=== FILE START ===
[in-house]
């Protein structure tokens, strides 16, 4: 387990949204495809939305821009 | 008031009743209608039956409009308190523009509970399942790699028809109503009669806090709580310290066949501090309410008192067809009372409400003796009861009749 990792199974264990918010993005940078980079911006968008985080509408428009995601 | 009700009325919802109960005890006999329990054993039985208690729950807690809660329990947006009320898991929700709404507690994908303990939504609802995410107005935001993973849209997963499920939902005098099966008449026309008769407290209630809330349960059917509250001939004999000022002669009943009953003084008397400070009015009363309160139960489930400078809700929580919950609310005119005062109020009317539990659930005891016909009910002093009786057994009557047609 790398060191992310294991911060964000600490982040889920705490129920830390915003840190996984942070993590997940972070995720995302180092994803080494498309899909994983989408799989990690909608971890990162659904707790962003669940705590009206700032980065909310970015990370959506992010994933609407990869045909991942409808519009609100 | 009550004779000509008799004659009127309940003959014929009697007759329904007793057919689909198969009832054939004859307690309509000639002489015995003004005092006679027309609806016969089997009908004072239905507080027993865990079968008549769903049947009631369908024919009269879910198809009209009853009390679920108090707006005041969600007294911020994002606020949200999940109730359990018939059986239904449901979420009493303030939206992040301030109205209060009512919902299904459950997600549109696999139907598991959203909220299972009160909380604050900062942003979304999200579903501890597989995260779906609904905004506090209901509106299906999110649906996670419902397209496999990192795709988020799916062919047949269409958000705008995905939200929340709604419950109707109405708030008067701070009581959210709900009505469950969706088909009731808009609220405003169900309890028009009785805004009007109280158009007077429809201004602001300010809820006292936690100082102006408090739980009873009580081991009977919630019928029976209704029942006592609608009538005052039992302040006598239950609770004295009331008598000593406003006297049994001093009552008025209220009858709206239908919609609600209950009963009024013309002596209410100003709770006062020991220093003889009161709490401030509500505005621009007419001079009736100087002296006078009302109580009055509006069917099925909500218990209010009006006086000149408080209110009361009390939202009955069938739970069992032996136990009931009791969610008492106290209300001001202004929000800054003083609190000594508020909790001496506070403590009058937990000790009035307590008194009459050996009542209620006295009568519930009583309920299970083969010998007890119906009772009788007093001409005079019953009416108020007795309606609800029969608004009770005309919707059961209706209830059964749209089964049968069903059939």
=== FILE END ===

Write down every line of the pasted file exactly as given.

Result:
[in-house]
């Protein structure tokens, strides 16, 4: 387990949204495809939305821009 | 008031009743209608039956409009308190523009509970399942790699028809109503009669806090709580310290066949501090309410008192067809009372409400003796009861009749 990792199974264990918010993005940078980079911006968008985080509408428009995601 | 009700009325919802109960005890006999329990054993039985208690729950807690809660329990947006009320898991929700709404507690994908303990939504609802995410107005935001993973849209997963499920939902005098099966008449026309008769407290209630809330349960059917509250001939004999000022002669009943009953003084008397400070009015009363309160139960489930400078809700929580919950609310005119005062109020009317539990659930005891016909009910002093009786057994009557047609 790398060191992310294991911060964000600490982040889920705490129920830390915003840190996984942070993590997940972070995720995302180092994803080494498309899909994983989408799989990690909608971890990162659904707790962003669940705590009206700032980065909310970015990370959506992010994933609407990869045909991942409808519009609100 | 009550004779000509008799004659009127309940003959014929009697007759329904007793057919689909198969009832054939004859307690309509000639002489015995003004005092006679027309609806016969089997009908004072239905507080027993865990079968008549769903049947009631369908024919009269879910198809009209009853009390679920108090707006005041969600007294911020994002606020949200999940109730359990018939059986239904449901979420009493303030939206992040301030109205209060009512919902299904459950997600549109696999139907598991959203909220299972009160909380604050900062942003979304999200579903501890597989995260779906609904905004506090209901509106299906999110649906996670419902397209496999990192795709988020799916062919047949269409958000705008995905939200929340709604419950109707109405708030008067701070009581959210709900009505469950969706088909009731808009609220405003169900309890028009009785805004009007109280158009007077429809201004602001300010809820006292936690100082102006408090739980009873009580081991009977919630019928029976209704029942006592609608009538005052039992302040006598239950609770004295009331008598000593406003006297049994001093009552008025209220009858709206239908919609609600209950009963009024013309002596209410100003709770006062020991220093003889009161709490401030509500505005621009007419001079009736100087002296006078009302109580009055509006069917099925909500218990209010009006006086000149408080209110009361009390939202009955069938739970069992032996136990009931009791969610008492106290209300001001202004929000800054003083609190000594508020909790001496506070403590009058937990000790009035307590008194009459050996009542209620006295009568519930009583309920299970083969010998007890119906009772009788007093001409005079019953009416108020007795309606609800029969608004009770005309919707059961209706209830059964749209089964049968069903059939």